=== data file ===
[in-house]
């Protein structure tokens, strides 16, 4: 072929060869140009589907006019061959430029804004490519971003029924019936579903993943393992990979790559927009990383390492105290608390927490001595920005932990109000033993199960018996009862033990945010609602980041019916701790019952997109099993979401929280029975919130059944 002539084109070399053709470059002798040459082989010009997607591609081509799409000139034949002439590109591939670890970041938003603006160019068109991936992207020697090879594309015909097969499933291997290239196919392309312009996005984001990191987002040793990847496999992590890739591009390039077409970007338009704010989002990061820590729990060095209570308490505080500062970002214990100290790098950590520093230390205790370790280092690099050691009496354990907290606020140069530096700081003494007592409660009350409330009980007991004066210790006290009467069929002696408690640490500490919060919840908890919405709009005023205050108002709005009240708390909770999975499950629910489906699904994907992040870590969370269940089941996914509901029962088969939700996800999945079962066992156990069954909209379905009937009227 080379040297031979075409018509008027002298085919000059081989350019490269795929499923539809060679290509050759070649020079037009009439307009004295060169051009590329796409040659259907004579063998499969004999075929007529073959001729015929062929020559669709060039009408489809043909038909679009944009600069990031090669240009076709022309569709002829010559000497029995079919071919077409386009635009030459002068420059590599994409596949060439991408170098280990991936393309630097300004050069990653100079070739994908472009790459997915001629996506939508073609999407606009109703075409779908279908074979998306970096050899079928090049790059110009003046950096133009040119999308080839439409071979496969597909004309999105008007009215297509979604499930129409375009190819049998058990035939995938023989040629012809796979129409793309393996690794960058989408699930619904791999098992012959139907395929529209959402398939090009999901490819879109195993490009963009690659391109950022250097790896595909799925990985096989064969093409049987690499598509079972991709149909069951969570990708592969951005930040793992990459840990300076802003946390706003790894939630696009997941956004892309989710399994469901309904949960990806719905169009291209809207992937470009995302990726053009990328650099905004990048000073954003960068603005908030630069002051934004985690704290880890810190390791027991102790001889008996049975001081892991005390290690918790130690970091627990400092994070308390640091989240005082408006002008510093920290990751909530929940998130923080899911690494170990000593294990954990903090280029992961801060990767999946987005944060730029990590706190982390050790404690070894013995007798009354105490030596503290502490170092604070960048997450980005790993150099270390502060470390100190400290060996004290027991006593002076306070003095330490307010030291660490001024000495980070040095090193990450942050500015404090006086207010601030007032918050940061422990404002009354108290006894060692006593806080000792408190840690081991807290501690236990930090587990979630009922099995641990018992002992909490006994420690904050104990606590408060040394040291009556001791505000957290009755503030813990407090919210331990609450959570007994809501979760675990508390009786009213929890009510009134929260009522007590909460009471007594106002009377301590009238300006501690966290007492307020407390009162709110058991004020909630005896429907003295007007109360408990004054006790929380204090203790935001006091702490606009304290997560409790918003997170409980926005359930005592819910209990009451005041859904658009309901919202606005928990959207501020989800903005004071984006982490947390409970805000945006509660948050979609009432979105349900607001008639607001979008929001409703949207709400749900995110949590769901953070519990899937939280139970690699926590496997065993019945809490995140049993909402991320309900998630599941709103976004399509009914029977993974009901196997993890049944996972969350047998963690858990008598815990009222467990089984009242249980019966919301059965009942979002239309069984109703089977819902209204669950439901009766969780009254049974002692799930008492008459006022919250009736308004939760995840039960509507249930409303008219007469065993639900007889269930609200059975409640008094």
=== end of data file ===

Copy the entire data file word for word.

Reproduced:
[in-house]
């Protein structure tokens, strides 16, 4: 072929060869140009589907006019061959430029804004490519971003029924019936579903993943393992990979790559927009990383390492105290608390927490001595920005932990109000033993199960018996009862033990945010609602980041019916701790019952997109099993979401929280029975919130059944 002539084109070399053709470059002798040459082989010009997607591609081509799409000139034949002439590109591939670890970041938003603006160019068109991936992207020697090879594309015909097969499933291997290239196919392309312009996005984001990191987002040793990847496999992590890739591009390039077409970007338009704010989002990061820590729990060095209570308490505080500062970002214990100290790098950590520093230390205790370790280092690099050691009496354990907290606020140069530096700081003494007592409660009350409330009980007991004066210790006290009467069929002696408690640490500490919060919840908890919405709009005023205050108002709005009240708390909770999975499950629910489906699904994907992040870590969370269940089941996914509901029962088969939700996800999945079962066992156990069954909209379905009937009227 080379040297031979075409018509008027002298085919000059081989350019490269795929499923539809060679290509050759070649020079037009009439307009004295060169051009590329796409040659259907004579063998499969004999075929007529073959001729015929062929020559669709060039009408489809043909038909679009944009600069990031090669240009076709022309569709002829010559000497029995079919071919077409386009635009030459002068420059590599994409596949060439991408170098280990991936393309630097300004050069990653100079070739994908472009790459997915001629996506939508073609999407606009109703075409779908279908074979998306970096050899079928090049790059110009003046950096133009040119999308080839439409071979496969597909004309999105008007009215297509979604499930129409375009190819049998058990035939995938023989040629012809796979129409793309393996690794960058989408699930619904791999098992012959139907395929529209959402398939090009999901490819879109195993490009963009690659391109950022250097790896595909799925990985096989064969093409049987690499598509079972991709149909069951969570990708592969951005930040793992990459840990300076802003946390706003790894939630696009997941956004892309989710399994469901309904949960990806719905169009291209809207992937470009995302990726053009990328650099905004990048000073954003960068603005908030630069002051934004985690704290880890810190390791027991102790001889008996049975001081892991005390290690918790130690970091627990400092994070308390640091989240005082408006002008510093920290990751909530929940998130923080899911690494170990000593294990954990903090280029992961801060990767999946987005944060730029990590706190982390050790404690070894013995007798009354105490030596503290502490170092604070960048997450980005790993150099270390502060470390100190400290060996004290027991006593002076306070003095330490307010030291660490001024000495980070040095090193990450942050500015404090006086207010601030007032918050940061422990404002009354108290006894060692006593806080000792408190840690081991807290501690236990930090587990979630009922099995641990018992002992909490006994420690904050104990606590408060040394040291009556001791505000957290009755503030813990407090919210331990609450959570007994809501979760675990508390009786009213929890009510009134929260009522007590909460009471007594106002009377301590009238300006501690966290007492307020407390009162709110058991004020909630005896429907003295007007109360408990004054006790929380204090203790935001006091702490606009304290997560409790918003997170409980926005359930005592819910209990009451005041859904658009309901919202606005928990959207501020989800903005004071984006982490947390409970805000945006509660948050979609009432979105349900607001008639607001979008929001409703949207709400749900995110949590769901953070519990899937939280139970690699926590496997065993019945809490995140049993909402991320309900998630599941709103976004399509009914029977993974009901196997993890049944996972969350047998963690858990008598815990009222467990089984009242249980019966919301059965009942979002239309069984109703089977819902209204669950439901009766969780009254049974002692799930008492008459006022919250009736308004939760995840039960509507249930409303008219007469065993639900007889269930609200059975409640008094």